sop melody transposed


I can do this with any one of the voices, or any combination of them. If I move only one of them, I can’t go far before I get in the way of the other voices. Outer voices can move further (i.e. soprano can go higher, bass can go lower).

If I move all of them, completely new chords emerge, and there’s a sense of expansion and contraction as voices move apart and back together.


Movement of voices: intervals

When I think intervals, however, I can change any one of the notes and leave the rest. I can also change two, three, or four notes; I don’t have to concern myself with maintaining the original melody of the voice. This opens things up tremendously.

Having said that there should be some relationship to the original. If you’re changing one note, that means the other three will maintain their original shape.


sop melody,1 change


Changing two notes makes the original less distinct, although if you maintain the contour that helps.


sop melody,2 changes



Or you may just want to destroy the whole thing and rebuild it. This allows you to use  transformation to make things more interesting. Here’s a simple example using the soprano melody.


sop melody changed


If you want, you can make the process from transformed melody to original melody take a lot longer, and the melody can be as chromatic as you want it to be.

So if you think intervals, you get more options. The danger is creating lack of clarity. Always try to find a way to refer to the original statement if you want the listener to follow you.

And remember: I’ve only talked about a single voice so far. Every change I make in one voice creates new relationships between it and the other voices.

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Chords in scales

What matters in guitar practice? What should you be working on?

To answer that question, you need to decide what kind of musician you are. Singer-songwriter? Composer. Soloist? Rhythm player? Those are the main identities you get to choose from. You may be one of these one year and something else in another year.

But what does it mean to be these things? How is a singer-songwriter different than a composer? What does a rhythm player need to know that a soloist doesn’t?

It’s important to be clear about these things because it makes it easier to focus on the things you want to focus on. It also gives you information about other things that you may not think to work on.

For instance, rhythm players focus on chords and rhythm. But knowing chords leads at some point to learning about arpeggios, which naturally leads (usually) to learning about scales.The rhythm player moves into the world of the soloist without trying to.

Let’s take a closer look at the rhythm/solo relationship.


Chords in scales

Every chord exists in a scale of some sort. Here’s the ionian mode…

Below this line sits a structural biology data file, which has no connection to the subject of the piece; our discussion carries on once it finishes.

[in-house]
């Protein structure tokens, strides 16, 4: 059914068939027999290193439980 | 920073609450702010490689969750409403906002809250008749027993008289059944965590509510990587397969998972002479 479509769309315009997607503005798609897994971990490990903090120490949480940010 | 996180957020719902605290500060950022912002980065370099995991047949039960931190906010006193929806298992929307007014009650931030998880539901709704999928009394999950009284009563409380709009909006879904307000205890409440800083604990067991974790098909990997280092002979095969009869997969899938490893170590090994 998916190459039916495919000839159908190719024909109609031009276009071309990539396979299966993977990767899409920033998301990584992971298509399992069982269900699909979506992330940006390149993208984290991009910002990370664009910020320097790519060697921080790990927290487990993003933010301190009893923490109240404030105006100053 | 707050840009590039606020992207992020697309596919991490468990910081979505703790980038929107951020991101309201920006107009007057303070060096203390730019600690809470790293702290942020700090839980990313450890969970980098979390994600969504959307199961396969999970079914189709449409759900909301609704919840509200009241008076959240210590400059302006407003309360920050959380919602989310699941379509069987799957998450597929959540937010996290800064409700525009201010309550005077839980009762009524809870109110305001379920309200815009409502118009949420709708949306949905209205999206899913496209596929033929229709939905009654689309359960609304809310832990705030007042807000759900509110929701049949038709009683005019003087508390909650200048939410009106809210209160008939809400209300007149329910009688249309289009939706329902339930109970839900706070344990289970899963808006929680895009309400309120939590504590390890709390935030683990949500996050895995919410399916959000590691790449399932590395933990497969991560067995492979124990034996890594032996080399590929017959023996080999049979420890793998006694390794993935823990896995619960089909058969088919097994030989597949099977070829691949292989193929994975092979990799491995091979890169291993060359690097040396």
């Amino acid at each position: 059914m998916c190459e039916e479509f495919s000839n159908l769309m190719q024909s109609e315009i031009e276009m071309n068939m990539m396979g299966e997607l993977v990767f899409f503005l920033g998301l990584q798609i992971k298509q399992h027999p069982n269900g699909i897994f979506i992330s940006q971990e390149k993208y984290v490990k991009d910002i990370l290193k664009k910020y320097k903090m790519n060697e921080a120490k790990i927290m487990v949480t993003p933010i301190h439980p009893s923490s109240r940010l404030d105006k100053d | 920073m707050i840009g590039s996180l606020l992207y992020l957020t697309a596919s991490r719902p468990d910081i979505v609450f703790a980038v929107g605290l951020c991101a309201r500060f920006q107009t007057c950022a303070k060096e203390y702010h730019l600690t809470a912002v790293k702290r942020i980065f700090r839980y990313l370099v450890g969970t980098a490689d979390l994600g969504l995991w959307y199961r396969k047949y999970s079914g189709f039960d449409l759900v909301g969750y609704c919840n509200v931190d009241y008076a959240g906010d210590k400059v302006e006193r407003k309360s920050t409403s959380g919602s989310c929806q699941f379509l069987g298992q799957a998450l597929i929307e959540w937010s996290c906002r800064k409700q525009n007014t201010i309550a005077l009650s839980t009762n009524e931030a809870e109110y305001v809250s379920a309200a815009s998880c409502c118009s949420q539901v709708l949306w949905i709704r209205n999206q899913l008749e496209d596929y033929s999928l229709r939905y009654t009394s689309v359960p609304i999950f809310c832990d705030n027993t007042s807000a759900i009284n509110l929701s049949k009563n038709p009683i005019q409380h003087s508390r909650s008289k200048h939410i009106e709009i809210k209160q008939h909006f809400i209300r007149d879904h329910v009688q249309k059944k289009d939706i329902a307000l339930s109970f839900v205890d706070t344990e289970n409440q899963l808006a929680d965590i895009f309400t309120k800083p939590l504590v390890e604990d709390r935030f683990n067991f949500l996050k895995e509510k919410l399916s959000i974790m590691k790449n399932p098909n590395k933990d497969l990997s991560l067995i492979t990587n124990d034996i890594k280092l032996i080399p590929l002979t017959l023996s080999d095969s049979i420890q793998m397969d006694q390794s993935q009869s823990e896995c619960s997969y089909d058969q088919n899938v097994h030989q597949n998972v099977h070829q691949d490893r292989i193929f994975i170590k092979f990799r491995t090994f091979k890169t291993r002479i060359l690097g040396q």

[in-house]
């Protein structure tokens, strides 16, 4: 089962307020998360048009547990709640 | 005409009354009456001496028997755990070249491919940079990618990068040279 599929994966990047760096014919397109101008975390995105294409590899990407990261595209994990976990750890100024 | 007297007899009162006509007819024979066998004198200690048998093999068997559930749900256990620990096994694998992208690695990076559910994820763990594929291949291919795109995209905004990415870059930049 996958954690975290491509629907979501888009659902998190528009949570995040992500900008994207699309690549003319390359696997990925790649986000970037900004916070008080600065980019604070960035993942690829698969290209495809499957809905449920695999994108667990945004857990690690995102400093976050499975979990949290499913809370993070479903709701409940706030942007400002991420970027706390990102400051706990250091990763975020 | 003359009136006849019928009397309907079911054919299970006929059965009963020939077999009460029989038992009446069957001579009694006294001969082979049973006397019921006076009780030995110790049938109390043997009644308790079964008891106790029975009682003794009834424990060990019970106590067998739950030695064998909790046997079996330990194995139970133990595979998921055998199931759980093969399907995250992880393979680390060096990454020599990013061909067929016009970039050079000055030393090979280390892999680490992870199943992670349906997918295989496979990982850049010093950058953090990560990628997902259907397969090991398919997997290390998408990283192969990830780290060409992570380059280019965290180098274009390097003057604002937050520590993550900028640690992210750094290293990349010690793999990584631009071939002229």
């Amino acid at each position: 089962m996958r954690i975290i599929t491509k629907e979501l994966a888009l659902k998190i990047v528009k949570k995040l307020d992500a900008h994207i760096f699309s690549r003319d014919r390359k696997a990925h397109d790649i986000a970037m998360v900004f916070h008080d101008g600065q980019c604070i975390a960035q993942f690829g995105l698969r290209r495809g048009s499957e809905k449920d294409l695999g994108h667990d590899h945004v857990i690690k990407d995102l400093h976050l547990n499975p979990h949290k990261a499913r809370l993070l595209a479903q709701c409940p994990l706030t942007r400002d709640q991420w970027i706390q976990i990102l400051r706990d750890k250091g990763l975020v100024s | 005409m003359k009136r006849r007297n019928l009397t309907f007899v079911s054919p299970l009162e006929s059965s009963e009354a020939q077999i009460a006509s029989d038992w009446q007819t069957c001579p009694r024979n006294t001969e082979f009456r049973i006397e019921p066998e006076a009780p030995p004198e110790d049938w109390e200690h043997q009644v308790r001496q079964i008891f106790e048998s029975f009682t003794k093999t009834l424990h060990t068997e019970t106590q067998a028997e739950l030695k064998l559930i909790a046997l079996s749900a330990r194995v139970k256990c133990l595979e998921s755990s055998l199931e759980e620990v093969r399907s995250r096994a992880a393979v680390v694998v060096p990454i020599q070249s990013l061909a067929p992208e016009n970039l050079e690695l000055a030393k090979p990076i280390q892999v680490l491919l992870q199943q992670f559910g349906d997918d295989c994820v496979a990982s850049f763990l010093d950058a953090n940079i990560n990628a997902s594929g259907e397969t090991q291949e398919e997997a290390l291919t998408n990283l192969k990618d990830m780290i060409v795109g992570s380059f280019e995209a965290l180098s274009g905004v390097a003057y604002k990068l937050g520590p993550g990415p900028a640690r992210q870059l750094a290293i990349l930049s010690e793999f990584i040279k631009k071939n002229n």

ionian diagram



…and here’s a G major triad.

gmaj triad in ionian


I’m sure that you can find the triad embedded in the scale, but just to make it clear:

gmaj triad embedded


Using this technology requires a perceptual trick: you need to be able to play the chord and see the scale simultaneously, as well as be able to play the scale and see the chord.

To get this happening, you have to practice both until they feel natural. Then put them together by playing one and then playing the other. Simple in concept, not so simple in execution.

Here’s a way to work on it.


Exercise 1

  1. Get a metronome
  2. Put it on a slow speed.
  3. Play the scale one note per beat
  4. When you get to first chord-tone, place your fingers, one by one, on the other chord-tones. Do this in time to the metronome.
  5. When the entire chord is down, go back to the first scale-tone you played (the G on the D string, 5th fret), and play the rest of the scale from there. Do this in time.
  6. Continue this exercise with each chord-tone, always returning to the G on the D string and playing through the rest of the scale.


Exercise 2

  1. Still with a metronome on slow speed, play the scale one note per beat.
  2. When you get to first chord-tone, place your fingers on the first two chord-tones simultaneously, then on the remaining two chord-tones. Always in time.
  3. When the entire chord is down, go back to the G on the D string and play through the rest of the scale. Do this in time.


Exercise 3

  1. Still with the metronome on slow speed, play the scale one note per beat.
  2. When you get to the first chord-tone, play the entire chord, then continue with the scale.
  3. Go back to the G on the D string and play through the rest of the scale. Do this in time.


Chord-tones equal scale-tones

As these exercises make obvious, the chord-tones are part of the scale. A major implication is that you can choose any three or four notes from the scale, play them together and call them a chord. Don’t worry about giving that chord a name; just write it down so you don’t forget it.

Then invent another one. Play those two invented chords as a progression.

Play one chord for two beats, then the scale for two beats. Then play the second chord for two beats, then the scale for two beats. Continue going back and forth between chords and scale in this way. Once you’re used this structure, it will start to be easy to alter it (i.e. chord for one beat, scale for three beats, chord for three beats, scale for one beat, etc).

Eventually, moving between scale and chord becomes natural.